We also use Slack as an organization, and one of our channels there is #client-spotlight – this is a great place for me to see and hear about client success stories from my coworkers.
Since I do communications and am lucky enough to work at an organization who has a dedicated development director, we do a weekly or bi-weekly “What’s Fresh” hour-long meeting. We send out an invite to three different teammates – the ones actually doing the work – letting them know we’ll come to each of them for 15-20 minutes during that hour to hear what they’re up to. We keep that really informal, too, and it serves two purposes: explicitly, it helps the two of us who communicate about the work stay in the loop, and the hidden agenda is to give staff at all levels a chance to take pride in their work, talk about what’s exciting, etc. We try to balance it between programs every week, and make the full rotation of staff in about three months, meaning we meet with everyone 3-4 times a year one-on-one.
Last, I also try to do quarterly updates at our monthly staff meeting. Once a year, I report back the most popular social media stories of the year to encourage folks to share back that type of material (ie, funny staff photos, client updates, etc.).”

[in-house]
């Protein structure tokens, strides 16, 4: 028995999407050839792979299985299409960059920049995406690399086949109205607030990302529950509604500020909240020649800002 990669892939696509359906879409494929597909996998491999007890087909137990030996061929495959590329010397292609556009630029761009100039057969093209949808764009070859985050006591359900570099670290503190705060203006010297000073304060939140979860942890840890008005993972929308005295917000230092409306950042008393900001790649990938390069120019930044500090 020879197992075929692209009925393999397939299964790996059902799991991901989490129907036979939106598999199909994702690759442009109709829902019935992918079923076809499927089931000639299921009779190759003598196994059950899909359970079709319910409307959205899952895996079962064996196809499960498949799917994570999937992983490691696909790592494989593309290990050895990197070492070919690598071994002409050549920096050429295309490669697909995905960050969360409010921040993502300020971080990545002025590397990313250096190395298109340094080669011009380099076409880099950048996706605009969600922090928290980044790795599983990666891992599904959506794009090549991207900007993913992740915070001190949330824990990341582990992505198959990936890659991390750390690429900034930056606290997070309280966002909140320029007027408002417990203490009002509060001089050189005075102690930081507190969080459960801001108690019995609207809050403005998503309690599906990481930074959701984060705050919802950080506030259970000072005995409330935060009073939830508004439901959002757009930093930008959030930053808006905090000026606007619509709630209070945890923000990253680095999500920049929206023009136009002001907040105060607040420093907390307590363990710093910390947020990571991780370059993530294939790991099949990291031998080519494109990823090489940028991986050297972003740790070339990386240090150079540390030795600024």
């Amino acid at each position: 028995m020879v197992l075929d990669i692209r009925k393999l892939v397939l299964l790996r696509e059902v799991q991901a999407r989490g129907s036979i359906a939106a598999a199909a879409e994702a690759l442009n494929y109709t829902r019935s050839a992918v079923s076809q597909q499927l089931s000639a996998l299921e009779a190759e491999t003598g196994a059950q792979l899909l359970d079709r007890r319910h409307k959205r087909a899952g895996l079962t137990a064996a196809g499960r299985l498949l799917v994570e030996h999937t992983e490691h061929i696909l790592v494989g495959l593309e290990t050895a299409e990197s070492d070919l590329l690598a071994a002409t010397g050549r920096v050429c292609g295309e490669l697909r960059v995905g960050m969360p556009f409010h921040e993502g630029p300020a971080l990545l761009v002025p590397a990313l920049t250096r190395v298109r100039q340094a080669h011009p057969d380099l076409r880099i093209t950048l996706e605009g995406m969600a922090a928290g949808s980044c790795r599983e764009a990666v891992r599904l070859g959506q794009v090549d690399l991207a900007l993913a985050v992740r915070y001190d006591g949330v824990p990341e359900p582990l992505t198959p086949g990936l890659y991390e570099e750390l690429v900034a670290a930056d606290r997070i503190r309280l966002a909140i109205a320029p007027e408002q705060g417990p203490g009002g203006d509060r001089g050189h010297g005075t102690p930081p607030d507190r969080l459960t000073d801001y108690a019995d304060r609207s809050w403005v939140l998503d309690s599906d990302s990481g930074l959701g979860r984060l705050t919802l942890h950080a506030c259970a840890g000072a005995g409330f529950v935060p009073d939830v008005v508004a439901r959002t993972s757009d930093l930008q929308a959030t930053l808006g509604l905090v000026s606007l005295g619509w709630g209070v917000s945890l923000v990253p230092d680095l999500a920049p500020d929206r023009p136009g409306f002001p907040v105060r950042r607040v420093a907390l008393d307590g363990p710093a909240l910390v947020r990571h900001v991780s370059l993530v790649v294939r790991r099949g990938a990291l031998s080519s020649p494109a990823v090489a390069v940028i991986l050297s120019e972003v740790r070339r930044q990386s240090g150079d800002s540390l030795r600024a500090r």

Michelle: “Our team lives and breaths by Asana. It’s a wonderful application that integrates with a lot of other programs. We use it primarily for project management. But the functionality is pretty deep… so we can send messages, integrate with our calendars, etc. You can set up teams. For small teams, it’s free. Once you start adding people, there are some fees, but I can bet it’s not too expensive or we wouldn’t use it.
As an organization, we’ve just started rolling out Workplace (by Facebook) as an intranet. The premium version is free for nonprofits. It’s a nifty application. We’re just rolling it out, so I’m just now starting to see other ways we can utilize it. You can use the chat functionality… which is great to use as an IM solution… there’s a desktop app and a phone app. Our HR team is rolling it out, and we’ve created groups, departments, different categories. One of my favorite things about this app… it has a feature in the premium version (again, free to nonprofits) that allows you to send an instant urgent messages across the entire organization. We have two locations. We have over 150 employees. We’re open 24/7, 365… so people are here, in and out, constantly. Many of our staff never sit down at a computer. They are up, walking around, checking people in, working in the kitchen, working in the laundry. If we were to have a situation (worst case scenario… active shooter)… before this app, I’m not sure how we would let everyone know. I’m sure we’d send an email… but so many are not at a computer. I’ve begged our org to find a solution. We deal with people who are addicted, mentally ill… it’s only a matter of time before something happens. At least now, I know we have the ability to send a warning message to everyone, at any time. And if someone isn’t at a computer, by having this app on their phone (which everyone has) we can get the message to everyone quickly.”
Thanks for sharing! Now I want to hear from you, dear blog reader.
How do you communicate internally at your organization?